Here's Why Sailor Mars Was Wearing a Mask in a Pre-COVID World
It's common in other anime shows, too!
(SPOT.ph) Ever since the COVID-19 pandemic started, health experts have always emphasized the use of a face mask especially when you're sick. This prevents droplets from a COVID-19 patient's mouth and nose from spreading and lowers the chances of infecting other people with the coronavirus. In Japan, face masks have long been worn as part of everyday attire, especially during flu season. Even Sailor Mars was wearing one in an old episode of Sailor Moon way back in the early '90s.
In a Twitter post that started blowing up on July 15, @SeventhEvan posted a shot of Sailor Mars (or Rei Hino), who showed up in a fight alongside Sailor Moon while wearing a mask because she had the flu.
Other people were quick to point out the common use of face masks in other anime shows:
i was literally about to post the same thing pic.twitter.com/A4yV2ucMTh— R. Dorothy Wayneright (@DorothyMorigan) July 15, 2020
Yeah and Lucky Star's S?jir? Izumi also did the same... Wear a mask people! pic.twitter.com/PsSDoCGySV— Brandon Hayward (@haywar13) July 16, 2020
And don‘t be Yuri Plisetsky and wear your mask the whole time when you‘re outside. pic.twitter.com/EsGE0UE99r— Oscar_vs_galaxy (@Oscar_on_) July 16, 2020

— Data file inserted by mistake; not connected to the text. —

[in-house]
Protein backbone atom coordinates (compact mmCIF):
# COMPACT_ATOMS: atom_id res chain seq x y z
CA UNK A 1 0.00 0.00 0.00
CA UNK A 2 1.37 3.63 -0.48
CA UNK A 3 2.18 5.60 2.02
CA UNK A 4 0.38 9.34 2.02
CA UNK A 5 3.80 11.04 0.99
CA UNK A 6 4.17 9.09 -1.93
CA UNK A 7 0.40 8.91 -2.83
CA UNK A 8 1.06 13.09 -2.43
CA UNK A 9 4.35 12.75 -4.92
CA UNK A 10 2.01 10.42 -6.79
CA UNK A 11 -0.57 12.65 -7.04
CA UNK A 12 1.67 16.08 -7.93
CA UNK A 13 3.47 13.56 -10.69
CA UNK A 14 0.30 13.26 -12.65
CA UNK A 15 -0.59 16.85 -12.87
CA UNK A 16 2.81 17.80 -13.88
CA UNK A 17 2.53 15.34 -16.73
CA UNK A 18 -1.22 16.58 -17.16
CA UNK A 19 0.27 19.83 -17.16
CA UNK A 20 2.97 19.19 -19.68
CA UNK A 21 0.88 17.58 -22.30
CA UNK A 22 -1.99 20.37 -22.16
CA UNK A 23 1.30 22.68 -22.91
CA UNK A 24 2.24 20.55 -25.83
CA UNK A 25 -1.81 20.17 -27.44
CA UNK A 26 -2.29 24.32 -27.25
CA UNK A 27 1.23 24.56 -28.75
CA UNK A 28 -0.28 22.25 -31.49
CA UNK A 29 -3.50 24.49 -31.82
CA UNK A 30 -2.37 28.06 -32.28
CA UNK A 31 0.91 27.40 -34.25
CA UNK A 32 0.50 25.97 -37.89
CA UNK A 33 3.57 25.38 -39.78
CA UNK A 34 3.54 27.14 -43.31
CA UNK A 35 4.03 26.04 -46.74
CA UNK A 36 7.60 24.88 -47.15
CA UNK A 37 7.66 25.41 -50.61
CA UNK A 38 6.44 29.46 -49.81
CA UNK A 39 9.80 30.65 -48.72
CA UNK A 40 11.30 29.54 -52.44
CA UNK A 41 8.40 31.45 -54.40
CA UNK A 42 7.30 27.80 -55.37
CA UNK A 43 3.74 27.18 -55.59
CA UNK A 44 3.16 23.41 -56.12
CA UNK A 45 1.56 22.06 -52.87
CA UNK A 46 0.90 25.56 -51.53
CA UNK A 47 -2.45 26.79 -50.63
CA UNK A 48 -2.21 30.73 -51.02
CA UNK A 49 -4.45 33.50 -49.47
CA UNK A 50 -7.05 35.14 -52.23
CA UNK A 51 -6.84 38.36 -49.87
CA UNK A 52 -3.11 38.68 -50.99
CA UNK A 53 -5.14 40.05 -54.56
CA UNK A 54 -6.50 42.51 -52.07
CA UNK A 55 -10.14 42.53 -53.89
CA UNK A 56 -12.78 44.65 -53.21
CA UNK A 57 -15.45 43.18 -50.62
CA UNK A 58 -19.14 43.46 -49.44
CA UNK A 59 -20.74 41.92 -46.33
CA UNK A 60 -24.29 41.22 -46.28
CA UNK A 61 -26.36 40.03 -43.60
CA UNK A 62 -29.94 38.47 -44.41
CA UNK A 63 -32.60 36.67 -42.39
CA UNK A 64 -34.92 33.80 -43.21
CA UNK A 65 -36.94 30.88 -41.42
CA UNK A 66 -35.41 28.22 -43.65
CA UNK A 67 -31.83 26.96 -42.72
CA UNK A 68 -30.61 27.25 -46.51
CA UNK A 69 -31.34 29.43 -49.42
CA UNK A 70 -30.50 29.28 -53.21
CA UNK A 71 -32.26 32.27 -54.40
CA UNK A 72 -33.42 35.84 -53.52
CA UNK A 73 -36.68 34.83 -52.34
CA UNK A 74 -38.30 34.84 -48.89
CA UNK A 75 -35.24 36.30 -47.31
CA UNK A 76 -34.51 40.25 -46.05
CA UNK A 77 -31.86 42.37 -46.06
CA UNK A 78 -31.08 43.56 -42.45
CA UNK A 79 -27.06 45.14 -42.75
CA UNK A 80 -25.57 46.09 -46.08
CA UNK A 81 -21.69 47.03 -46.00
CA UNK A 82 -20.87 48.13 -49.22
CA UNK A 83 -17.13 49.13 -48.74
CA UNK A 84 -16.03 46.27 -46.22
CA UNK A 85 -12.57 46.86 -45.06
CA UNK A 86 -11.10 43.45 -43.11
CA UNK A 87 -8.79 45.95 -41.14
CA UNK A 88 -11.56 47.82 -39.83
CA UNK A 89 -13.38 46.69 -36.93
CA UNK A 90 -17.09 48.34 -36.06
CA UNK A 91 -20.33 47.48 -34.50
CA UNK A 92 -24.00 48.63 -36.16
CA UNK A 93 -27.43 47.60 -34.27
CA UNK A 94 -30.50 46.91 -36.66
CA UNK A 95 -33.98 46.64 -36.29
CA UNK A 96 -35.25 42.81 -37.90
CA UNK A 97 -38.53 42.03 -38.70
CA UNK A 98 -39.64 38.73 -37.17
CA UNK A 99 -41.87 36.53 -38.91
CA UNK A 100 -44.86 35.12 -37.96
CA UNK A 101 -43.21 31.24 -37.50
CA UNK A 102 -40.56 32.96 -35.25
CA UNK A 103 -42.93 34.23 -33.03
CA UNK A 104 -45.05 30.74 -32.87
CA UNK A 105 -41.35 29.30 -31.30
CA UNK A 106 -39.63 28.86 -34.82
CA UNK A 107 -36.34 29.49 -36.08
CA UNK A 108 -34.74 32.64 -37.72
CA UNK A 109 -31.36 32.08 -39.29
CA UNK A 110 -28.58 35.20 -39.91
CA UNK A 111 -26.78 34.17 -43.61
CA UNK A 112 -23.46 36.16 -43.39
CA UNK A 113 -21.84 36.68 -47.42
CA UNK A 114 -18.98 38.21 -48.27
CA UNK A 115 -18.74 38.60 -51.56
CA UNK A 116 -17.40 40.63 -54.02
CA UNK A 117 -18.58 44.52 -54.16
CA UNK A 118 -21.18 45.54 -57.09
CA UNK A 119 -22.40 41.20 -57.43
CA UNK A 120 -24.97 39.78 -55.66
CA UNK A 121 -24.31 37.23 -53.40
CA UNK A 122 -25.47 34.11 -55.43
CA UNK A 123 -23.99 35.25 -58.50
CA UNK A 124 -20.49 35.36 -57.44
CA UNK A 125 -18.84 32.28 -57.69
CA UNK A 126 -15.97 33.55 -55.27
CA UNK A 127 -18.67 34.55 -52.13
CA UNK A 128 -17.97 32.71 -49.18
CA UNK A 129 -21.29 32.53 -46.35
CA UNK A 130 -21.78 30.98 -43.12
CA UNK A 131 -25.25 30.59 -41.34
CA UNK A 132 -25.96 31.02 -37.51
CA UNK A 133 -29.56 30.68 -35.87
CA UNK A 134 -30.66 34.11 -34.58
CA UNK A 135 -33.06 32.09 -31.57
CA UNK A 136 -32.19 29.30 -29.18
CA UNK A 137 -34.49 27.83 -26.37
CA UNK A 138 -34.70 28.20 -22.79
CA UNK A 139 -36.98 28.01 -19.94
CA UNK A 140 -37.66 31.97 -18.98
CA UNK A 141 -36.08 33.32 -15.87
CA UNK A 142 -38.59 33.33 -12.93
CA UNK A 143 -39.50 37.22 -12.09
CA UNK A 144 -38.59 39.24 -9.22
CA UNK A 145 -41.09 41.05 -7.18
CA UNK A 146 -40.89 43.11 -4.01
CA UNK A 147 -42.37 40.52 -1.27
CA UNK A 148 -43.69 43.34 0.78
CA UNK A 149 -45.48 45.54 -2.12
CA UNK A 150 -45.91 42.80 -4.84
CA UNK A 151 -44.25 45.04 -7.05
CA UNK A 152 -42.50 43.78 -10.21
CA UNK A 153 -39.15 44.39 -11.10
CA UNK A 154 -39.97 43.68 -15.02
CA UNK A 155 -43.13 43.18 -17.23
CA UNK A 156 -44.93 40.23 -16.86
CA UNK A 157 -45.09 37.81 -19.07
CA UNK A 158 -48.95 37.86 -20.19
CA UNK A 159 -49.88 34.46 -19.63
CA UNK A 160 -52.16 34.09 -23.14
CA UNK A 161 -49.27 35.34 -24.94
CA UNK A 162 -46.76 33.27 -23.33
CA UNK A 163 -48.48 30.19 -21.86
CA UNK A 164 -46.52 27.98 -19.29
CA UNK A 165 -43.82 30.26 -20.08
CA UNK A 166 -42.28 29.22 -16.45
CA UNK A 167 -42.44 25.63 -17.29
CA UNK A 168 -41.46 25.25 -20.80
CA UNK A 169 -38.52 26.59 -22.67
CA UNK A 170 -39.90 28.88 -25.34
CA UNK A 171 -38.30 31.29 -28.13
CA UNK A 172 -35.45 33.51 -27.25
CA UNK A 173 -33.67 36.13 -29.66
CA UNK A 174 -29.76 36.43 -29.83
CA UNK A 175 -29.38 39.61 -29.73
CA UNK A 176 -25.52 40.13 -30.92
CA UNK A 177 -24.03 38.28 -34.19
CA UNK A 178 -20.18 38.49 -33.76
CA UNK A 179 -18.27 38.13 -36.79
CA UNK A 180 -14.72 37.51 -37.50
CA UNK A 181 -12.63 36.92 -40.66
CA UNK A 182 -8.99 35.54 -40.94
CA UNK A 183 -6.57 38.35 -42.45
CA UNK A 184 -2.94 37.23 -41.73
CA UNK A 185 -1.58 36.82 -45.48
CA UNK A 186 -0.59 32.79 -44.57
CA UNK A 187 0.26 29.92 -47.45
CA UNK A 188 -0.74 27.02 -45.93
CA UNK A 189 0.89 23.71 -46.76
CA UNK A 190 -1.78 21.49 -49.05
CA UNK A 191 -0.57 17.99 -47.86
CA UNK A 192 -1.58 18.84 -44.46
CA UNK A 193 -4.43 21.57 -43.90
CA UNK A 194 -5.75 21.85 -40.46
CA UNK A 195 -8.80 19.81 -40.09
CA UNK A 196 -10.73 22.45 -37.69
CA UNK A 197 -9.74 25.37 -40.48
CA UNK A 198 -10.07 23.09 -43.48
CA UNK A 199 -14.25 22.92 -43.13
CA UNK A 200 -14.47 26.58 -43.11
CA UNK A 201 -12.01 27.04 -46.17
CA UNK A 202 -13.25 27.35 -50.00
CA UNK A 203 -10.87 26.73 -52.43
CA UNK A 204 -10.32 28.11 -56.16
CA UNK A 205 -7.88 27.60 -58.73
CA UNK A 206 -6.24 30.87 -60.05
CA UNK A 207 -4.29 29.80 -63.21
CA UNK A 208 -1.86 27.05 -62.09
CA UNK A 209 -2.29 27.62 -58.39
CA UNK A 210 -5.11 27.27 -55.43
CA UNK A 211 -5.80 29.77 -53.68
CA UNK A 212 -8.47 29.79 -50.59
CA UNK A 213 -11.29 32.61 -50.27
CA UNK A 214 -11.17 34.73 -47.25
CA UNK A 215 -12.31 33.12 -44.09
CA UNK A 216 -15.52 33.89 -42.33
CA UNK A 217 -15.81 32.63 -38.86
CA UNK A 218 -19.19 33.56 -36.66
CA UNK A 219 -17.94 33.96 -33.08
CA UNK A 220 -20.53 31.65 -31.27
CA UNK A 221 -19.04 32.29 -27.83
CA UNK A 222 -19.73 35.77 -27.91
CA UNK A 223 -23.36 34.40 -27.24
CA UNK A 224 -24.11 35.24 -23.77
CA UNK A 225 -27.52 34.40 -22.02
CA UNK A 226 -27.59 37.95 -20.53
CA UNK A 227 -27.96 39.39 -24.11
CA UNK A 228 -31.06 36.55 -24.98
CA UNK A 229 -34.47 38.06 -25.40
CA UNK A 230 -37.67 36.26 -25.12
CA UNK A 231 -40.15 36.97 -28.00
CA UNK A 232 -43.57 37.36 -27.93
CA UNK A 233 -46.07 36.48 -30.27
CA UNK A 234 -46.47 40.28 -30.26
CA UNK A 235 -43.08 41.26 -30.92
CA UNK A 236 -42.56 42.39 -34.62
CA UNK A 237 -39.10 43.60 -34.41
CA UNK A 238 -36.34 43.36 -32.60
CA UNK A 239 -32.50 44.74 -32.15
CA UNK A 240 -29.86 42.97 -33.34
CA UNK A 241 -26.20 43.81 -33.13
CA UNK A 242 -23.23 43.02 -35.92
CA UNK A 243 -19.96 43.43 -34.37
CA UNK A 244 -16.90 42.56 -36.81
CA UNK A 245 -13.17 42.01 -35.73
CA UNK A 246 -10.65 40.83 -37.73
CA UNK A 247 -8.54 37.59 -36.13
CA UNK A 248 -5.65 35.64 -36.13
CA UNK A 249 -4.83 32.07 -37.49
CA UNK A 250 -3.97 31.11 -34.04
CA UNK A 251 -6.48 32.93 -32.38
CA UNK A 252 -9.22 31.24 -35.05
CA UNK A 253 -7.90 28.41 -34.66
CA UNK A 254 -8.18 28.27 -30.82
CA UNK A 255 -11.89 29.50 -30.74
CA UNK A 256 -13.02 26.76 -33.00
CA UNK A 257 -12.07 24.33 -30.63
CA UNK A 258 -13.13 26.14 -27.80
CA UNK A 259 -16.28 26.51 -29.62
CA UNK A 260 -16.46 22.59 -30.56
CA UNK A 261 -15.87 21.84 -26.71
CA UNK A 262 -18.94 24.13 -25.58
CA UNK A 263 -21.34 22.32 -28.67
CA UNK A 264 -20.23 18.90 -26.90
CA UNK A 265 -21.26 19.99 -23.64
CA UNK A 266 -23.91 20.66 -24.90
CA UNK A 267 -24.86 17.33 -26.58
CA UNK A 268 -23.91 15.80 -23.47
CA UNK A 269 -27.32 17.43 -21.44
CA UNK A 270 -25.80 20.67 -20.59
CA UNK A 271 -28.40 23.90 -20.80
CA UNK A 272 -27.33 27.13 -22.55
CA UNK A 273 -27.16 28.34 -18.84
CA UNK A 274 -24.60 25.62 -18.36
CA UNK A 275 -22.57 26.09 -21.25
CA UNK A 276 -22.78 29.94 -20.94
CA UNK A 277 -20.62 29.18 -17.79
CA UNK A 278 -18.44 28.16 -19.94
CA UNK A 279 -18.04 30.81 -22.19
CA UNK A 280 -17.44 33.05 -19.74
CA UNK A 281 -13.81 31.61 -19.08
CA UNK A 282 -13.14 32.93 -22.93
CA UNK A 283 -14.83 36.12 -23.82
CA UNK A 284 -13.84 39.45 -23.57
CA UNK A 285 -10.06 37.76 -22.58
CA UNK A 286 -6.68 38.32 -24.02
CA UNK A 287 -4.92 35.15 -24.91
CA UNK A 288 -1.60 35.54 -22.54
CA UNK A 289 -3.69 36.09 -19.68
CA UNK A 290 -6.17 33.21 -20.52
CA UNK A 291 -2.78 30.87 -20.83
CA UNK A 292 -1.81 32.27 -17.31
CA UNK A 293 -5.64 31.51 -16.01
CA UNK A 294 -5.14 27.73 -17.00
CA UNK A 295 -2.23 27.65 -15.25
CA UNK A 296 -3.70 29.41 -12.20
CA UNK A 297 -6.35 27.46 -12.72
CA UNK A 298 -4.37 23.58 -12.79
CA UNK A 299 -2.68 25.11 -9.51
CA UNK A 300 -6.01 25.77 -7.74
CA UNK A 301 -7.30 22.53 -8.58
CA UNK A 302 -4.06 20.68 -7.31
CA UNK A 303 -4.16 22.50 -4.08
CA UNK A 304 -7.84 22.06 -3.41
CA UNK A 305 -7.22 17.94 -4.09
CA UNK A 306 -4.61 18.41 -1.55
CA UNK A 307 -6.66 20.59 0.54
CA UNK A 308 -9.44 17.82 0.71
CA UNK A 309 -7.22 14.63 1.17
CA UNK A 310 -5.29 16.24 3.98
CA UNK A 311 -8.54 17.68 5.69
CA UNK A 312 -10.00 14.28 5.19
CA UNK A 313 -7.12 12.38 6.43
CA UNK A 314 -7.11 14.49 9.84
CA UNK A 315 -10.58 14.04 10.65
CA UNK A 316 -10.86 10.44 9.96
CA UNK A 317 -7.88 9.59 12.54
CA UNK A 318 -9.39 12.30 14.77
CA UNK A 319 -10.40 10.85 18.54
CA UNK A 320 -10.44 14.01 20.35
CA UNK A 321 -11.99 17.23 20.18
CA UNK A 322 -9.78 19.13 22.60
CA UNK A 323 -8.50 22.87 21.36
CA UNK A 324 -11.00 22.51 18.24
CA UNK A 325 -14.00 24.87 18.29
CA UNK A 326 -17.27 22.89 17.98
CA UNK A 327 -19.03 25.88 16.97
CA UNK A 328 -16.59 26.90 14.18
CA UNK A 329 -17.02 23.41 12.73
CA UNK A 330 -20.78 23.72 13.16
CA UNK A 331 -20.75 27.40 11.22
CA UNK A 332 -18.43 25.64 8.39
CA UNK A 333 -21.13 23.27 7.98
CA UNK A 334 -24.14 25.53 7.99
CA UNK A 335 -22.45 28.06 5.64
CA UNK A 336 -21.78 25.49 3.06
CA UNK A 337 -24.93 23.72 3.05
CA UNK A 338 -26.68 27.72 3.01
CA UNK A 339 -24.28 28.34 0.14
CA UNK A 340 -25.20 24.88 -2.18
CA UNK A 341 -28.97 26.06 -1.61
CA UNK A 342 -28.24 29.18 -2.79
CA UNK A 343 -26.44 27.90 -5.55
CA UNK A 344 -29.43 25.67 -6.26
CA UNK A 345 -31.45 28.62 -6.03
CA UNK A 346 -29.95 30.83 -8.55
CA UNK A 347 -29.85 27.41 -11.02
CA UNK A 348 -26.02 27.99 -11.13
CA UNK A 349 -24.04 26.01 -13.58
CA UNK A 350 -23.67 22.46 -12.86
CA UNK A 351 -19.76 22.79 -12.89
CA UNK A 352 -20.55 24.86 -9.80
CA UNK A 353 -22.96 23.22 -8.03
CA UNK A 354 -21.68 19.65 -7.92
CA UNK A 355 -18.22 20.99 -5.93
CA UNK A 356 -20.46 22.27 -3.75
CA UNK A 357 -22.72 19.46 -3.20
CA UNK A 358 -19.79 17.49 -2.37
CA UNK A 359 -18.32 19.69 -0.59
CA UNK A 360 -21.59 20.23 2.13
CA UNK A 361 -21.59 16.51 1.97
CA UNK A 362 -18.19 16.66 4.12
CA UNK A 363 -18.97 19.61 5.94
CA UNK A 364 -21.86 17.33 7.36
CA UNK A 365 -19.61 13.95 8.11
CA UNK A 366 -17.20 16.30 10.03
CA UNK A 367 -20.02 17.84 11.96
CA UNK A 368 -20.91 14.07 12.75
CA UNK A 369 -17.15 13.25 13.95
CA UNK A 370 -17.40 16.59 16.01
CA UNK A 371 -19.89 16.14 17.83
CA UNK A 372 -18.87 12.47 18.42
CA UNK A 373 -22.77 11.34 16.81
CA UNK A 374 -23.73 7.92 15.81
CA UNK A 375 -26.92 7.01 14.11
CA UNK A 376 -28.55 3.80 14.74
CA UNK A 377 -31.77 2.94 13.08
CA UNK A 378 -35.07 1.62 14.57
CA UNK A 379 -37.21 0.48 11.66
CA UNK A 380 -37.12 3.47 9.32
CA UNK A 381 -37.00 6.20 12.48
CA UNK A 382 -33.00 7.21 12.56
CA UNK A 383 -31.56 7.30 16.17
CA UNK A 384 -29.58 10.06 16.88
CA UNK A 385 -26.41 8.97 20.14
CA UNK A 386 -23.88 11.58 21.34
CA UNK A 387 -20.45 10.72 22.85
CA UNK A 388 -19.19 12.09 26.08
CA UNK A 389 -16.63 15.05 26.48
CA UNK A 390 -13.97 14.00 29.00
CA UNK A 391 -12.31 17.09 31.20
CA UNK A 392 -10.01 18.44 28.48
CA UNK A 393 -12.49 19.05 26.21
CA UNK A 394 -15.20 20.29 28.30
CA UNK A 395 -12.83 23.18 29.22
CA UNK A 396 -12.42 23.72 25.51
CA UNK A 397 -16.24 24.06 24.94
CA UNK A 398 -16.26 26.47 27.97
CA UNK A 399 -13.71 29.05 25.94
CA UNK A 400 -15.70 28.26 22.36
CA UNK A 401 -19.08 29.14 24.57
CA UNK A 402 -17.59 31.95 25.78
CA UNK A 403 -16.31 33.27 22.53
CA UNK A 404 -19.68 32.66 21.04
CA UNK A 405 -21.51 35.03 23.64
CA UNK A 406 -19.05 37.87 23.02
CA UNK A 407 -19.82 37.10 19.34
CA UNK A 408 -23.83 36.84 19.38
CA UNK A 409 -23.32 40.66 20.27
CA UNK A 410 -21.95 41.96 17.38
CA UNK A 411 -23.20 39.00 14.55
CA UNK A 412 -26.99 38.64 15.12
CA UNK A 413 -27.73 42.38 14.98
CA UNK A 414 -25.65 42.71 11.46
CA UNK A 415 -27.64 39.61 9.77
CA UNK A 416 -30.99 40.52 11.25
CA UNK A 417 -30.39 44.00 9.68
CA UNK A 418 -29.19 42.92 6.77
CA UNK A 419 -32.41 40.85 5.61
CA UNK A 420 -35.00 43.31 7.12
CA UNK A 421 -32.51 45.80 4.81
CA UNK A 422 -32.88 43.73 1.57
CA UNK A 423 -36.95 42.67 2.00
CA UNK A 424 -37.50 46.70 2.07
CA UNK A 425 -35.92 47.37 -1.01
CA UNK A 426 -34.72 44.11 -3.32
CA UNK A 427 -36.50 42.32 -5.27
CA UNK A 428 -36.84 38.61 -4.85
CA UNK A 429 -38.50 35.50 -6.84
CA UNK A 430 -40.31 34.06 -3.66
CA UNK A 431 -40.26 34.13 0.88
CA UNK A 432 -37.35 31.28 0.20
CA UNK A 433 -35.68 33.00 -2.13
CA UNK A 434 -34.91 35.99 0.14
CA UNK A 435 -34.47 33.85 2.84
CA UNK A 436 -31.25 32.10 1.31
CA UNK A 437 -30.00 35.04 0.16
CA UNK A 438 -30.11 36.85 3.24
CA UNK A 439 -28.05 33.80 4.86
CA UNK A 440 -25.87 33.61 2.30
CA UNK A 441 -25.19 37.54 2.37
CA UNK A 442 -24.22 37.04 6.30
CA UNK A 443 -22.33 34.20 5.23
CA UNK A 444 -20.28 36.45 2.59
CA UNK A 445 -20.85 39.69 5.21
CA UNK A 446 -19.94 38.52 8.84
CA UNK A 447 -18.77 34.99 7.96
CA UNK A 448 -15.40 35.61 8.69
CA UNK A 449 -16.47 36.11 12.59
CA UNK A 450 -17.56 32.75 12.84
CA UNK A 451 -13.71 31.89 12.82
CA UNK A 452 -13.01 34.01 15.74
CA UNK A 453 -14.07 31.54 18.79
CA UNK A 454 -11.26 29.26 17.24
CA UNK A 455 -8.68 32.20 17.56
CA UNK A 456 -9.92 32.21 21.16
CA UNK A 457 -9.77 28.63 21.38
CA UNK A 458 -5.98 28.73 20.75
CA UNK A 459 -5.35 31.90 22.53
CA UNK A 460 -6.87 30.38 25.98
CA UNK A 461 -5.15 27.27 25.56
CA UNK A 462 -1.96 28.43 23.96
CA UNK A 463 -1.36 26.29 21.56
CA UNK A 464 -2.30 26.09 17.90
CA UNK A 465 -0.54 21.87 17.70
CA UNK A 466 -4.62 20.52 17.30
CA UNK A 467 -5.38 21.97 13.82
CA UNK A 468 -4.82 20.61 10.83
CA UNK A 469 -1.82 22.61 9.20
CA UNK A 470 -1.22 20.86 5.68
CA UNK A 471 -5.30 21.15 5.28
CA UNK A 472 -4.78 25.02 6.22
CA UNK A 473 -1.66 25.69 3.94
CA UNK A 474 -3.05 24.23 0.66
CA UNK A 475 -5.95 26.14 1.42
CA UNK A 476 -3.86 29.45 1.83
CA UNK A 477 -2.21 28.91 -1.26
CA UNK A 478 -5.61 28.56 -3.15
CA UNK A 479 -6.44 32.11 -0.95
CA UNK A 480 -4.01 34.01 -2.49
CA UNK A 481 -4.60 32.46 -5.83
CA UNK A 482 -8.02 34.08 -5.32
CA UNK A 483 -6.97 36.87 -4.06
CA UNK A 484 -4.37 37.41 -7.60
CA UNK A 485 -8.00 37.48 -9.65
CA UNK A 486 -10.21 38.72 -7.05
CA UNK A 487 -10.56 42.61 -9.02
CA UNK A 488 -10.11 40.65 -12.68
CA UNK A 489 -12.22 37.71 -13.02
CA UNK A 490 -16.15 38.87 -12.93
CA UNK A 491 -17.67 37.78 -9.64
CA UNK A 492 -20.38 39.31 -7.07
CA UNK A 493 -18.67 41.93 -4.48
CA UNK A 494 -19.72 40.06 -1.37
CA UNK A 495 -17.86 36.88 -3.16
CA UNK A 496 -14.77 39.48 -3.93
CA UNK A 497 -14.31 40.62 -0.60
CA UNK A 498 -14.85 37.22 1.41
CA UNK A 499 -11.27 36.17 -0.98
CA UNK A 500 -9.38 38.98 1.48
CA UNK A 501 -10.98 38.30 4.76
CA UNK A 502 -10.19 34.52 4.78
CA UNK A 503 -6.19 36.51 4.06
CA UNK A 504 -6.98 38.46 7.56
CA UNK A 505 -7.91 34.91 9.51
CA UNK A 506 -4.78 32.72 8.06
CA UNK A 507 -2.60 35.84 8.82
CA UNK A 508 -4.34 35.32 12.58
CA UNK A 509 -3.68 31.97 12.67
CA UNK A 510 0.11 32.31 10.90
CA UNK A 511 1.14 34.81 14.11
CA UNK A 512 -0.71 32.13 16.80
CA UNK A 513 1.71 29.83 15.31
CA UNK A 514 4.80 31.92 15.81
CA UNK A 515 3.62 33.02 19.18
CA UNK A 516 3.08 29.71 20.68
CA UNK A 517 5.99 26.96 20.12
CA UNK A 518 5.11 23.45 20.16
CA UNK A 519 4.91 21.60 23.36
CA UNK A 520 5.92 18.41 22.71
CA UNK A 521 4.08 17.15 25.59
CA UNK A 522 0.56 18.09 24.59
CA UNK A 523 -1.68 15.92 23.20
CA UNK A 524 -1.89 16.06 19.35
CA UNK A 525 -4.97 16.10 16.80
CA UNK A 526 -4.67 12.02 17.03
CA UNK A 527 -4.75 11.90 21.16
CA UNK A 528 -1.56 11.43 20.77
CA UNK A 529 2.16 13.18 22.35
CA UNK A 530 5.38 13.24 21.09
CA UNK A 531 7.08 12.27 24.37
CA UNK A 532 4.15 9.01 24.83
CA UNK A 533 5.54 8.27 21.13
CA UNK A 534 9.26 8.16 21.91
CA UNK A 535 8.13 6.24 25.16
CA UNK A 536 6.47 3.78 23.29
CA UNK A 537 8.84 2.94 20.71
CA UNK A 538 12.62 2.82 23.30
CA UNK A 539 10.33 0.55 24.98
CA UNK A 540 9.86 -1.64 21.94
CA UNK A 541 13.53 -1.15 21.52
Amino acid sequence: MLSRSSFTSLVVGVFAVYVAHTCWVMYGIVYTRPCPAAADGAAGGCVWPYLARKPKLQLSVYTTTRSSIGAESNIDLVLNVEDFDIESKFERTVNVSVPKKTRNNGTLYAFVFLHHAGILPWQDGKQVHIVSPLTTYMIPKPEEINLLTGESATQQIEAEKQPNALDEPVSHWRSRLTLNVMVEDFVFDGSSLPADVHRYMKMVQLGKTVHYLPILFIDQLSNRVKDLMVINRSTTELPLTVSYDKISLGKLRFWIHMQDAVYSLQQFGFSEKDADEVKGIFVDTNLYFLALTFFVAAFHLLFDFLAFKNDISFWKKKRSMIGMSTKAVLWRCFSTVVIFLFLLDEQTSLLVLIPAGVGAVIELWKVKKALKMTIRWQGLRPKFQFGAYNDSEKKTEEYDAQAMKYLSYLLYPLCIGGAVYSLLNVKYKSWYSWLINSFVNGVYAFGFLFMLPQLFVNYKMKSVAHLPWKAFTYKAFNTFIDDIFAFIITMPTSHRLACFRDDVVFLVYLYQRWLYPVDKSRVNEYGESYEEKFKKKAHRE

The practice of mask-wearing in Japan started in the early years of the 20th century with the influenza pandemic. Subsequently, in 1923, the sky was filled with smoke and ash for weeks after the Great Kanto Earthquake. With the quality of air compromised, people in Tokyo and Yokohama turned to the protection of face masks.
In the 1930s, the country was again hit with a flu epidemic. Since the Japanese have always been aware of social courtesy, those with a cough and cold would wear a mask to avoid transmitting germs. By the 1950s, Japan—as well as China and Korea—faced the problem of air pollution following rapid industrialization post-World War II. This pushed more Asians to wear face masks regularly, not just to protect themselves from infected and polluted air, but also to protect others from mouth-borne germs and viruses.